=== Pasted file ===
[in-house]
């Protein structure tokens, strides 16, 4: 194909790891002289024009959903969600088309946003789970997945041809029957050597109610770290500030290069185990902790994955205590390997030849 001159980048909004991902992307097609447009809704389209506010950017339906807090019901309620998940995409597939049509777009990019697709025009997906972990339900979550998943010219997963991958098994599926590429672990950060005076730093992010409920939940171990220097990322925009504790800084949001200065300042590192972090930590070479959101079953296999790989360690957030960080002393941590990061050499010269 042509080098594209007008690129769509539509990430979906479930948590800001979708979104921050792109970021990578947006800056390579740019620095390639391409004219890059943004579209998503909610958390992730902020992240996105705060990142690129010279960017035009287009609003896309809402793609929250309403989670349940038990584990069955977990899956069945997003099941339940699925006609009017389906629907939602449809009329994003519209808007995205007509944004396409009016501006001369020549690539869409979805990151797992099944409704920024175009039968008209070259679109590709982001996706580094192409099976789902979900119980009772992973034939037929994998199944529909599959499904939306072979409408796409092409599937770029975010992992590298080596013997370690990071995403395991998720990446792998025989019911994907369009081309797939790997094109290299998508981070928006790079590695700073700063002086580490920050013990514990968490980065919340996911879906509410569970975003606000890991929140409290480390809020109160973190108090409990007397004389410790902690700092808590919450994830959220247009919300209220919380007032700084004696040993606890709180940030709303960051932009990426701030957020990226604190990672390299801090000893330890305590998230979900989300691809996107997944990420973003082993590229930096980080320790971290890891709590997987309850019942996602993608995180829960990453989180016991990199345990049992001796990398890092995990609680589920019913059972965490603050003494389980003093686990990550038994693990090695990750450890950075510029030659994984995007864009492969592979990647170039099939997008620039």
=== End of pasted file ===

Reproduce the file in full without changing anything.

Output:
[in-house]
């Protein structure tokens, strides 16, 4: 194909790891002289024009959903969600088309946003789970997945041809029957050597109610770290500030290069185990902790994955205590390997030849 001159980048909004991902992307097609447009809704389209506010950017339906807090019901309620998940995409597939049509777009990019697709025009997906972990339900979550998943010219997963991958098994599926590429672990950060005076730093992010409920939940171990220097990322925009504790800084949001200065300042590192972090930590070479959101079953296999790989360690957030960080002393941590990061050499010269 042509080098594209007008690129769509539509990430979906479930948590800001979708979104921050792109970021990578947006800056390579740019620095390639391409004219890059943004579209998503909610958390992730902020992240996105705060990142690129010279960017035009287009609003896309809402793609929250309403989670349940038990584990069955977990899956069945997003099941339940699925006609009017389906629907939602449809009329994003519209808007995205007509944004396409009016501006001369020549690539869409979805990151797992099944409704920024175009039968008209070259679109590709982001996706580094192409099976789902979900119980009772992973034939037929994998199944529909599959499904939306072979409408796409092409599937770029975010992992590298080596013997370690990071995403395991998720990446792998025989019911994907369009081309797939790997094109290299998508981070928006790079590695700073700063002086580490920050013990514990968490980065919340996911879906509410569970975003606000890991929140409290480390809020109160973190108090409990007397004389410790902690700092808590919450994830959220247009919300209220919380007032700084004696040993606890709180940030709303960051932009990426701030957020990226604190990672390299801090000893330890305590998230979900989300691809996107997944990420973003082993590229930096980080320790971290890891709590997987309850019942996602993608995180829960990453989180016991990199345990049992001796990398890092995990609680589920019913059972965490603050003494389980003093686990990550038994693990090695990750450890950075510029030659994984995007864009492969592979990647170039099939997008620039």